China’s worldwide exports of domestically-produced new energy vehicles shows sound growth momentum
China’s worldwide exports of domestically-produced new energy vehicles shows sound growth momentum

China’s worldwide exports of domestically-produced new energy vehicles shows sound growth momentum

China’s exports of new energy vehicles (NEVs) have maintained a sound growth momentum since the beginning of this year.

The country’s NEV exports increased 1.3 times year-on-year to 202,000 units in the first half of this year, accounting for 16.6 percent of its total exports of automobiles, according to statistics released by the China Association of Automobile Manufacturers (CAAM). In July, China exported 54,000 NEVs, registering a year-on-year growth of 37.6 percent.

NEV exports by foreign-funded enterprises and joint ventures in China accounted for about two-thirds of the country’s total NEV exports, according to Xu Haidong, deputy chief engineer at the CAAM.

In the first six months of 2022, Tesla’s Shanghai Gigafactory exported nearly 100,000 NEVs, more than double the amount exported in the same period last year. Tesla China exported its high-quality NEVs to developed regions and countries such as Europe, Australia, Japan, and Singapore, all despite the dual pressures of the COVID-19 pandemic and ongoing global supply chain crisis, said an executive of Tesla.

Meanwhile, Chinese auto brands have accelerated their global expansion. Data from the China Passenger Car Association (CPCA) showed that China’s leading NEV manufacturer BYD exported 2,177 NEV passenger cars in June this year.

In August, BYD and Great Wall Motors (GWM), another leading electric vehicle manufacturer in China, announced their foray into the European NEV market.

“Exports to Western Europe reached 34 percent of China’s total exports of NEV passenger cars in the first half of this year. During the same period, Belgium was the biggest importer of China’s NEVs,” said Cui Dongshu, secretary-general of the CPCA.

Chinese carmakers are expanding their footprints in the overseas market. GWM has introduced its Ora electric vehicles to the Thai market. The company will also launch its Ora electric vehicles in the UK, Australia, South Africa, and Malaysia in the future.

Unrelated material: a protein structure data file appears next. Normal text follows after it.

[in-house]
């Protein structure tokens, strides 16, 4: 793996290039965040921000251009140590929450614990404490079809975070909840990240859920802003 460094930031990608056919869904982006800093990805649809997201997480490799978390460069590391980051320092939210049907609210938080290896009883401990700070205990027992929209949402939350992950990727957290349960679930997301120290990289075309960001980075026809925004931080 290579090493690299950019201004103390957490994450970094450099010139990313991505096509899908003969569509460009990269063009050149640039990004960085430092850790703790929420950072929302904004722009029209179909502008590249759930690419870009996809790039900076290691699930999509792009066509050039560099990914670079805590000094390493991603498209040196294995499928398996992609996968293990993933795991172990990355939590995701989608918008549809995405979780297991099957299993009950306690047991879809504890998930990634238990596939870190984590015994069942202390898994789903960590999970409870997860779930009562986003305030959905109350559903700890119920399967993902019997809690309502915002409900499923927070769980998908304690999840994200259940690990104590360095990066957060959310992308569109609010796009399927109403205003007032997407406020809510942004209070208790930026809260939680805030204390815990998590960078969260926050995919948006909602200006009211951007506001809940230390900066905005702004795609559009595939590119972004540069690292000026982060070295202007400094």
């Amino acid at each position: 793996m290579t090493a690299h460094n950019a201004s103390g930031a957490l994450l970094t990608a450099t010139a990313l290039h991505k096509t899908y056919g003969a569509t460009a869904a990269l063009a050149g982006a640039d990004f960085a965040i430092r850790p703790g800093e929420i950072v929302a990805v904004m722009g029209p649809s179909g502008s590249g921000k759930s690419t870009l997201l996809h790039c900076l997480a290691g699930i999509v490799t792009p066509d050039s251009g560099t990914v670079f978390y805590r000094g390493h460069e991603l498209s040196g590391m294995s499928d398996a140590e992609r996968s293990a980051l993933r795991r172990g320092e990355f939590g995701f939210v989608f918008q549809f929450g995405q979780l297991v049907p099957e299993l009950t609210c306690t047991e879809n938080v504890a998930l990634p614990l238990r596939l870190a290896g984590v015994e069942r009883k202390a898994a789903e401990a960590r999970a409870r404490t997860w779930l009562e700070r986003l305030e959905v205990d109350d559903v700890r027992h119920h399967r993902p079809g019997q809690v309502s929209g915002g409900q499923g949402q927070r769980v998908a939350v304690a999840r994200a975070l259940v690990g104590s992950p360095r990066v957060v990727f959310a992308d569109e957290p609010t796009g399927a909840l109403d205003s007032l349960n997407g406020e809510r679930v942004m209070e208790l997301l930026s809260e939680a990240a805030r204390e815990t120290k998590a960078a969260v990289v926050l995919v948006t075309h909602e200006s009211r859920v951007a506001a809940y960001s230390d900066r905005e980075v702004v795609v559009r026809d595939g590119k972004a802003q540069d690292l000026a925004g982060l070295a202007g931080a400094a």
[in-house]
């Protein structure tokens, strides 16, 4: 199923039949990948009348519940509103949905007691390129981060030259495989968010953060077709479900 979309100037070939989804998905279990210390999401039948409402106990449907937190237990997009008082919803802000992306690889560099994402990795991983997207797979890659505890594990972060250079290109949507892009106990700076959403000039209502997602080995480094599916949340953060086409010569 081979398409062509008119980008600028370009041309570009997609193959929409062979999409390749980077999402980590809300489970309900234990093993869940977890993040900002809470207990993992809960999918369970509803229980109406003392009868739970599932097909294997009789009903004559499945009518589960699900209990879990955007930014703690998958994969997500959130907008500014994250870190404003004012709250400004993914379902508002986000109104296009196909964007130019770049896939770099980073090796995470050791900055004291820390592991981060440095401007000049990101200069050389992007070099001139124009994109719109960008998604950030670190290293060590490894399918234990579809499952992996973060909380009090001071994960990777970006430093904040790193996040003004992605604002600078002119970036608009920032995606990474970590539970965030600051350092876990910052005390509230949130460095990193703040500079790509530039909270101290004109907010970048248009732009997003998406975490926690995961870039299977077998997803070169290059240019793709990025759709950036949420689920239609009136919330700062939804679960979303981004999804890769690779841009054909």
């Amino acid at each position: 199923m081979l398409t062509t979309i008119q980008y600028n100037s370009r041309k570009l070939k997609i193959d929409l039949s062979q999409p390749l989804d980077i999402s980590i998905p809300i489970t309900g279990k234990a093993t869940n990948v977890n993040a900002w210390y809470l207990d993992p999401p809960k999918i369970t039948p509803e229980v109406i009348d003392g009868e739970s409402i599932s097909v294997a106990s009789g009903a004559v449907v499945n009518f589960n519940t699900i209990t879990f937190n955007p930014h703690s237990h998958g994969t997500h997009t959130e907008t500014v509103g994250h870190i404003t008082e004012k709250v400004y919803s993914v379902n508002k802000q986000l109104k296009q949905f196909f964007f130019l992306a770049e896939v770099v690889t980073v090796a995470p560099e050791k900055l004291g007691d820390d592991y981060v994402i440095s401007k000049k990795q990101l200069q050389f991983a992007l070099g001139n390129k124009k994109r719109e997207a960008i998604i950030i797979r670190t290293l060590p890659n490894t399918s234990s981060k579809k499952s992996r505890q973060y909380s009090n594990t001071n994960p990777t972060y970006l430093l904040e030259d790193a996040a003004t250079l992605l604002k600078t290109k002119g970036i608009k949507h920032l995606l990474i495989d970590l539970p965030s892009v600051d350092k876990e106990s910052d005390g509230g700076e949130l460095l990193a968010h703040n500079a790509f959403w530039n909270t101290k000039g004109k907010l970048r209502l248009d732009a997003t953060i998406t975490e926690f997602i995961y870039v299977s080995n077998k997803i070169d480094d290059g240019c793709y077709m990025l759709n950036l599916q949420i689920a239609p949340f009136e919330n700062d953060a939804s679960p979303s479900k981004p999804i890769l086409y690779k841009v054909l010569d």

As of August, BYD’s pure-electric buses and taxis have been exported to more than 70 countries and regions. BYD plans to further explore markets in the Middle East, Africa, Europe, and the Asia Pacific region this year.

NEVs have become the highlight for China’s exported vehicles in recent years. Last year, China exported 310,000 NEVs, up about 304.6 percent from the previous year.

Xu said that the high growth rate of China’s NEV exports is an inevitable result of years of efforts made by the country’s domestic NEV sector. During the past decade, China has rolled out supportive policies to promote the development of its NEV industry. Chinese carmakers have meanwhile strived to improve the NEV sector’s comprehensive strengths, managing to meet diversified market demand from across the world.

After more than 20 years of efforts, BYD has mastered core technologies in components such as motors, electrical batteries and chips in terms of NEV passenger cars, all while accumulating rich experience, according to an executive at the company.

The executive added that BYD has served over 2.1 million owners of NEV passenger vehicles and its NEVs have moreover been well received in the market, which has enabled the company to continue striding forward in its exploration of overseas markets.

China’s mature manufacturing capabilities, coupled with its efficient and cost-effective production systems, guarantee the sound production of NEVs domestically and underscore the country’s advantages as a low-cost producer in the global market.

While the production capacities of automakers in Europe, the U.S. and Japan have been cut due to chip and battery shortages, Chinese carmakers have effectively coped with the chip shortages while reporting robust growth in its domestically-produced NEVs, Cui said.

In addition, considerable demand for NEVs across the world has created wide prospects for China’s NEV exports moving forward. Cui explained that the switch to NEVs from cars powered with fossil fuels in the auto industry, in addition to the steep rise in oil prices, have lured a larger number of potential car buyers in many countries to choose NEVs.

In recent years, multiple European countries have promoted the wider use of NEVs by rolling out preferential policies such as additional purchasing subsidies and lower import duties, which has opened up a window of opportunity for China’s NEV exports.

China has formed a relatively complete NEV industrial chain, and its NEV exports are expected to maintain rapid growth in the years ahead, according to Cui.

To better help Chinese NEVs go global, Chinese auto manufacturers should further improve the competitiveness of their auto products, increase their research and development spending, and enhance their independent innovation capabilities, Xu added.

Xu also mentioned that Chinese automakers should further adapt to local market conditions while understanding local cultures and consumer demands in different countries and regions.



Verified by MonsterInsights